Standard Distance National Champs - Dan Walsh
One cold, wet and dark January afternoon, I thought it would be a good idea to try and qualify for Great Britain’s Age Group team for the Standard Distance World Championships in Cozumel, Mexico. Fast forward 4 months and the first of those qualifiers was looming: St Neots Standard Distance Triathlon, run by Nice Tri Events.
On the drive up, the weather was a sweltering 26 Degrees. This, combined with the fact that I’d only just realised it was the National Standard Distance Championships, made me wonder if I’d made the right choice!
After finding my hotel with the ever trusty Google Maps, I decided to grab some food and head to Tesco before sorting my kit and getting an early night… or so I thought! The weather (still being 19 degrees in the hotel room) plus a broken hotel fan meant I didn’t actually sleep until 1am. Brilliant!
Race morning – 0545.
After what felt like about 3 hours sleep, I grabbed my kit and left for registration.
Registration, transition and race brief done, it was time for the warm up. Looking at the guys entering the water in front of me, I knew it was going to be a cold swim (I later found out it was the minimum temperature allowed for the full distance!) Edging my way in, I know why the various faces were being pulled. IT WAS FREEZING! After what felt like 10 minutes, I still couldn’t put my head under the water without struggling to catch my breath. Things weren’t looking good.
Swim Start – 0800
As the klaxon sounded, I knew I had to get moving in order to avoid being pummelled by the other swimmers so I did what Blair told me to do and kicked hard for 200m. Once I was in clear water and realised that I could actually breathe, I sorted my stroke rate out and got into a good rhythm – catching and passing other swimmers. Eventually I found myself on the back of the lead pack and decided to sit on someone’s hip, letting them do the hard work of sighting!
As T1 approached, I kicked hard again for the last 200m trying to get the blood back into the legs.
I pressed the lap button on my Garmin and set off to find my bike.
T1 – 0822
After a strong swim, it was time to find my transition area and get on the bike. Something I failed at doing after running past it twice. Eventually after locating it, I put my helmet on and headed for the mount line.
Bike – 0824
The bike course was a fast out-and-back loop with a couple of small hills.
Once I’d got my feet into my shoes and had a gel, it was time to settle into my rhythm and keep the cadence high. Something I’d been practicing in training.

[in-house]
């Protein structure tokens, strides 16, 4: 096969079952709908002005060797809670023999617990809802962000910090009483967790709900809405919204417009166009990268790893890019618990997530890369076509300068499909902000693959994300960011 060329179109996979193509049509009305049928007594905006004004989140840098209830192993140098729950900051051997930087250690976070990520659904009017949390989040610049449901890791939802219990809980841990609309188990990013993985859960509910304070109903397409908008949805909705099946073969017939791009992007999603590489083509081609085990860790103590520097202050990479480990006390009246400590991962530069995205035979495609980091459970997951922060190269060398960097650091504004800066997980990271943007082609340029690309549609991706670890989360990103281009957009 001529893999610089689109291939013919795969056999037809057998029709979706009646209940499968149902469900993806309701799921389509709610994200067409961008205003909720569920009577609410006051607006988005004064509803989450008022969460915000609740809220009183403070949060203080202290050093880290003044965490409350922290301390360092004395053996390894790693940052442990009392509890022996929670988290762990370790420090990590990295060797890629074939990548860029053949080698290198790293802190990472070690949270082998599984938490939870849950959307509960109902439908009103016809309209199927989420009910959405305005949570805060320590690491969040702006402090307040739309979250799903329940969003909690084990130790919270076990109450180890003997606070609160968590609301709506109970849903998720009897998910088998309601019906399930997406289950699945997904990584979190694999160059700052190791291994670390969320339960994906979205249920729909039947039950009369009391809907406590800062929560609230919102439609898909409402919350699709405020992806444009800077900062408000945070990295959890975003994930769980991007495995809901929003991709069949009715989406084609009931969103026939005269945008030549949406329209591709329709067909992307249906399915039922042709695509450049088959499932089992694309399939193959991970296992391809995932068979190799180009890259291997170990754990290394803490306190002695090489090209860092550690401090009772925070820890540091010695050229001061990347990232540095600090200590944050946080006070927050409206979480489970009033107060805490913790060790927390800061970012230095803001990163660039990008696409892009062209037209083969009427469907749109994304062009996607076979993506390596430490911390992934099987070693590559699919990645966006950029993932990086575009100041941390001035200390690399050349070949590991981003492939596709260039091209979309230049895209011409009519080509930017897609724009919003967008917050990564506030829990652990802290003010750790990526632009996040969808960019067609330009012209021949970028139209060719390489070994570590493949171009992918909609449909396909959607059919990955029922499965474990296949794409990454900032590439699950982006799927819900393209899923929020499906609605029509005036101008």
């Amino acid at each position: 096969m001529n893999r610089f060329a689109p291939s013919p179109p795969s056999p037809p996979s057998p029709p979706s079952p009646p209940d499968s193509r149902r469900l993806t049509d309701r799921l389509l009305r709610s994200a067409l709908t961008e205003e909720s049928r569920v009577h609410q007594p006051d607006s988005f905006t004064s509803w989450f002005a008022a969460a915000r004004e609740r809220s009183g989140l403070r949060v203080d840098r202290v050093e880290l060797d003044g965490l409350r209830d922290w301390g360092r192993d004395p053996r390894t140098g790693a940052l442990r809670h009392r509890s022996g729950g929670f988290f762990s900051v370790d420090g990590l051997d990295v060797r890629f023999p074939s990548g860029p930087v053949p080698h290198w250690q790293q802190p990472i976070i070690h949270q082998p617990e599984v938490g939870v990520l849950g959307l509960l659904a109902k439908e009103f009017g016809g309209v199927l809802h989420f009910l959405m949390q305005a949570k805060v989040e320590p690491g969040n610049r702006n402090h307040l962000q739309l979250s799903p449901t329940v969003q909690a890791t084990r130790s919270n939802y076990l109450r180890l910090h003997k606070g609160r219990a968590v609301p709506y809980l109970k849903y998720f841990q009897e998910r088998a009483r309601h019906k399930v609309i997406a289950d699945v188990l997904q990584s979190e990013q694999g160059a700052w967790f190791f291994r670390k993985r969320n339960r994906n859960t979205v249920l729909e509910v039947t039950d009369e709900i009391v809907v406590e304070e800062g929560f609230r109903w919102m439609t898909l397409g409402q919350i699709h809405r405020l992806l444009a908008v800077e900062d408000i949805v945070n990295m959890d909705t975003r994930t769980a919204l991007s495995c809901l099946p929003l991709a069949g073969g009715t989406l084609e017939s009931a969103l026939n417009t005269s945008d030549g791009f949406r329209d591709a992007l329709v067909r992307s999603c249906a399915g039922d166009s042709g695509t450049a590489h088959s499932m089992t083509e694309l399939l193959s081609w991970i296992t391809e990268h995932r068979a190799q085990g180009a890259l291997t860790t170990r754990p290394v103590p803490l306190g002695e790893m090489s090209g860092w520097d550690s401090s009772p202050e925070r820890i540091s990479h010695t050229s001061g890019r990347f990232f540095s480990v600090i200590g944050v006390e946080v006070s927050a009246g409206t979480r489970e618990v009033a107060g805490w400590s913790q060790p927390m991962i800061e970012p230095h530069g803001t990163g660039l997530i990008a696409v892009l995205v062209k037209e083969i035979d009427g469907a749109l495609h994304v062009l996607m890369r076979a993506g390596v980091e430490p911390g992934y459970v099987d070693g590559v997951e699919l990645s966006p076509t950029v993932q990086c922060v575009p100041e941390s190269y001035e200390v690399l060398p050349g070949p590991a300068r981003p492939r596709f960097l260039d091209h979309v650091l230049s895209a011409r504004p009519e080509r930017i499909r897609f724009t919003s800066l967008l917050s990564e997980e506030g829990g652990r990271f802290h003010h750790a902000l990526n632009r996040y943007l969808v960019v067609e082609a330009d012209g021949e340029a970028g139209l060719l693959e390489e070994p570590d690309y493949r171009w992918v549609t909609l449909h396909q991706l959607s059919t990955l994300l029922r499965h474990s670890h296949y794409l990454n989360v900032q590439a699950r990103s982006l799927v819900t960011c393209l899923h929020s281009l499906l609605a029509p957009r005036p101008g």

It wasn’t long until some of the older, stronger cyclists came flying past with their 2016 models and disc wheels, but I knew I wasn’t going to let that bother me and I continued with my race plan of keeping the cadence high and my heart rate in Zone 4.
Looking down at my Garmin, I saw I was just over 1km from T2 so changed into an easier gear and started to spin the legs out for the run.
T2 – 0927
After a strong bike, it was time to get my running shoes on. T2 was pretty uneventful, racking my bike quickly and getting my trainers on without any issues.
Run – 0928
The 10km run was another out-and-back loop with two turns.
The first section was along the top of the dam wall, a flat surface so I set off fairly quickly with the aim of negative splitting the run. I realised that I had set off too quickly as by the time I hit the 3km marker, I had a horrendous stitch. Not wanting to walk and with the heat now at 28 degrees, I carried on to the next turnaround point which was at the 7km mark, and after gulping down a cup of water I felt the stitch subside.
Now it was time to kick hard for the last 3km so I sorted my breathing out, picked up my posture and set off towards the finish. I seemed to breeze past the athletes that overtook me when I had the stitch, which motivated me to kick even harder.
As I neared the final 1km I was conscious of not overcooking it. I settled into a good rhythm and tried to gradually close the gap with the athlete in front but when we went round the final bend, I realised I’d left it too late.
Crossing the finish line, I grabbed an Erdinger Alkoholfrei and headed to the timing van to check my results
Race Finish – 10:07
As I got my results, I was shocked to see that I was 3rd in my Age Group (20-24) and 66th out of 545 overall.
My times were:
Swim – 21:09
T1 - 01:52
Bike - 1:02:45
T2 – 00:40
Run – 40:31
Total Time – 2:06:51
Prize Giving – 1300
Once all the athletes were in, it was time for the prize giving.
As they called ‘Male 20-24 3rd Place’ I was shocked. As I climbed onto the podium, the Triathlon England Chairman placed the medal over my head. I still couldn’t believe that I’d actually finished 3rd. Now it was time to wait and see if I’d qualified for the World Champs!
Checking the British Triathlon website on Tuesday, I saw a Q next to my name. That was it, I was off to Mexico!
3rd in 20-24 AG at the National Champs
Now it’s time to take the training up a notch, to make sure I race well at the World Champs!
I’d like to thank my sponsor Volare Sports, and my Coach Blair Davies for helping me qualify for the Great Britain Age Group Team.